Of course, you can’t interview every single person in your organization, but you can select a few representatives from each department and level who can help provide insight. These people can also form a coalition of early adopters that will be a lighthouse for people across the company. This is part of what’s known as John Kotter’s 8 Steps to Change Management; Kotter is a Harvard Business School professor, founder of management consulting firm Kotter International, and one of the business world’s most prominent thought leaders in change management.
Other applicable steps include:
Form a strategic vision and initiatives: If you can draw a picture of where you want to head as you modernize procurement, you can help everyone visualize what the new processes and experience will look like and better prepare for the change.
Enable action by removing barriers: As you engage your internal customers, take the time to understand where they face challenges and see if there are ways procurement can help break does down to clear the way for progress.
Generate short-term wins: Consider your path to procurement modernization and maturation as a journey, taken in steps and stages. But, to keep momentum and motivation, it helps to identify early quick wins, celebrate them, and continue this as you go to keep the procurement team and company alike energized about the initiative and aware of your progress.
Consider the needs before the tools
It’s easy to get caught up in a shiny new thing; we’ve all been there. But smart procurement managers know the difference between a tool that serves the people in your business and trendy tech that is great but isn’t the right fit for your organization. You can not only use your internal customer research to determine the technology they need for their job, but also the technology needed to procure and deliver it.
There are a lot of really incredible, game-changing modern procurement tools out there. One that’s nearly universal is an ecommerce-like procurement store that’s been customized to your business’s unique needs and requirements. A cloud-based procurement storefront is more secure, can provide real-time views into warehouse stock levels, so inventory is always up-to-date, and it can also automate order updates for more seamless management.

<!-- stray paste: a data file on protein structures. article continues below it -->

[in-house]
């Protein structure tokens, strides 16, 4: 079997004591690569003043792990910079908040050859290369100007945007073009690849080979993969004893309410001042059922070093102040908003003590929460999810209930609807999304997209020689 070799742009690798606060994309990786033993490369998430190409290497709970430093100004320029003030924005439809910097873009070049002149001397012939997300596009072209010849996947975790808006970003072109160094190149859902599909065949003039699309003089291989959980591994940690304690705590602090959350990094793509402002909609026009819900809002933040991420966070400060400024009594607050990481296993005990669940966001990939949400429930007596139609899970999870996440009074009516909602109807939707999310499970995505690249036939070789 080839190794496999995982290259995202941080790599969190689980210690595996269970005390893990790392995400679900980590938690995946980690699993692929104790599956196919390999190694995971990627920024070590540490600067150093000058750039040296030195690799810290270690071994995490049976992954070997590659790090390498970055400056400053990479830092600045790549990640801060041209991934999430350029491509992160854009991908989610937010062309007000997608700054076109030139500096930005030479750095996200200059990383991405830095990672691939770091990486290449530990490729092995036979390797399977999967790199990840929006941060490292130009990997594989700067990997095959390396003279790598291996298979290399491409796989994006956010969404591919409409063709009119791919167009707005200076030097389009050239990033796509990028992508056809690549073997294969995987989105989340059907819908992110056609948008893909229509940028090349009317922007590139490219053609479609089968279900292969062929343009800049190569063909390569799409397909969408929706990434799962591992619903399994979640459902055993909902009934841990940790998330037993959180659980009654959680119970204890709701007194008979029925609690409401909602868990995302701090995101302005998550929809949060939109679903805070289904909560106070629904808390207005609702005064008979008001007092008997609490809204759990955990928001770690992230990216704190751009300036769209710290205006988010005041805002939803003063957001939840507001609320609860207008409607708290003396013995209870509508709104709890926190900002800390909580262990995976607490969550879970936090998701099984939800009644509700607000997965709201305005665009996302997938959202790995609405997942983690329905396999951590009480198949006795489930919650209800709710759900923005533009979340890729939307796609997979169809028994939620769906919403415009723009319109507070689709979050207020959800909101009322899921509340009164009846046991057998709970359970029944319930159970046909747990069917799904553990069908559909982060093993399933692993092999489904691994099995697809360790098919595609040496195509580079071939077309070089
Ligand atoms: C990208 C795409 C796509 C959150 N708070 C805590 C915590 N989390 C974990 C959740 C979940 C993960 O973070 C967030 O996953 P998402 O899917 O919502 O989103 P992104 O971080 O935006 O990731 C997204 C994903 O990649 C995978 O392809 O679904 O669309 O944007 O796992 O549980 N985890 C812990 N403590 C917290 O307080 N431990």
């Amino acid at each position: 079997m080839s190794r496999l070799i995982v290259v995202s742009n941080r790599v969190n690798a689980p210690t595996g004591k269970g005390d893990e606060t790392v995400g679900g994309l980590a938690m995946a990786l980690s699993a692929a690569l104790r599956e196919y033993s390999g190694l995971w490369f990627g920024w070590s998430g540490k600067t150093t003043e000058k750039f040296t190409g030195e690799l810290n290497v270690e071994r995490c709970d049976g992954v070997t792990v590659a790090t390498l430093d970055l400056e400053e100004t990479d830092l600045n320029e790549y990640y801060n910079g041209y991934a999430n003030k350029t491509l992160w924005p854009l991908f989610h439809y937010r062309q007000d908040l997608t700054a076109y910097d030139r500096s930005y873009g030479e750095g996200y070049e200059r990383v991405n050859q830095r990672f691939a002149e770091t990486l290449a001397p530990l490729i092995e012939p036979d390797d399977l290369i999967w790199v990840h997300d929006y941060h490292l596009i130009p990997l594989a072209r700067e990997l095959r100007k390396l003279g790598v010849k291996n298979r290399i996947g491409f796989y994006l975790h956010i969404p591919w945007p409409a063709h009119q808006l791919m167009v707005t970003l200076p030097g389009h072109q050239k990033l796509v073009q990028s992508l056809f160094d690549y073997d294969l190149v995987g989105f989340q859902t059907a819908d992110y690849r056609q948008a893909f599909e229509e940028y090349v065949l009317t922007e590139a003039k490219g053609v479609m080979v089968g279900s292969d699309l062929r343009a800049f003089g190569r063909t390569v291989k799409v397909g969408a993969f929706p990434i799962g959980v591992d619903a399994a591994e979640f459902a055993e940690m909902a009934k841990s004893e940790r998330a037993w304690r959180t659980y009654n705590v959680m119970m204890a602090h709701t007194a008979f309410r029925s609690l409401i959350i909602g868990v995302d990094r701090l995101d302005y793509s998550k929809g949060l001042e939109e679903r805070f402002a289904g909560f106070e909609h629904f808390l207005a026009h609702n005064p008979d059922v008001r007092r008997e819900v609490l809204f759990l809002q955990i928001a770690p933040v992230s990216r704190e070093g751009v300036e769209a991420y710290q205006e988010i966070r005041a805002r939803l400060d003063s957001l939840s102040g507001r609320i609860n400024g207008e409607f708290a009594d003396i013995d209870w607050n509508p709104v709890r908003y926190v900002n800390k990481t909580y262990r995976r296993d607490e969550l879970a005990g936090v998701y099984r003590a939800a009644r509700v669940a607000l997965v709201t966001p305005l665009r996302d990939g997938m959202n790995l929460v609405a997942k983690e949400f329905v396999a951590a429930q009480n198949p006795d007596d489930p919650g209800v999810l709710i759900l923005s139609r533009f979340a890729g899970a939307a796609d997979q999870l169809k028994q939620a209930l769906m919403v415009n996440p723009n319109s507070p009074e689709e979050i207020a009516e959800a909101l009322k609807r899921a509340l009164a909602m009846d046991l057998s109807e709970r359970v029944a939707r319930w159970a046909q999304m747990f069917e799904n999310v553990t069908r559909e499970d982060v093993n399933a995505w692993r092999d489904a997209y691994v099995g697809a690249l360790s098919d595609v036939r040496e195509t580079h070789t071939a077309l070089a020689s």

These storefronts can also be set up to be more internal customer-facing, or B2C if you will. Your team can populate them with bundles that meet your requirements, that employees can then purchase and have delivered directly to them, just like Amazon or another similar online consumer store.
In this way, by creating a people-first process, you’re not only creating a better, faster experience for them, but you’re also reducing downtime as well as labor for the procurement team.
There are also a variety of technology-powered delivery options that achieve the same results. If you have a robust office or physical locations, there are now technology vending machines where employees can pick up pre-configured devices with no downtime. You can even explore drones for curbside delivery.
Modernizing procurement begins and ends with people
Whether you’re new to your procurement role and the company or not, change always begins with a thorough and clear-eyed assessment of where you are. Then, you can focus on incrementally maturing and leveling up as you transition from responding to cost pressures and logistics to focusing more on identifying and creating additional value. For example, you may want to start by winnowing out additional margin improvement, improving your internal customers’ access to resources, or reducing your overall risk.
No matter where you start though, by interviewing your internal customers closely and thoughtfully incorporating their insights, you can gain a better view into where exactly you should begin, what tools would prove helpful, and how to get there—as well as bring them into the process so they’re more likely to engage with any forthcoming changes.
As we’ve discussed, these conversations don’t only help you understand and better plan what tech to order, but can also help you reduce risk, downtime, labor, improve efficiencies, and start forecasting effectively. They are the starting point in a series of steps you need to address to start moving your technology procurement—and your organization—from reactive to proactive and strategic value center. Our latest guide walks you you through the rest, so you’re amply prepared with the knowledge you need to hit the ground running.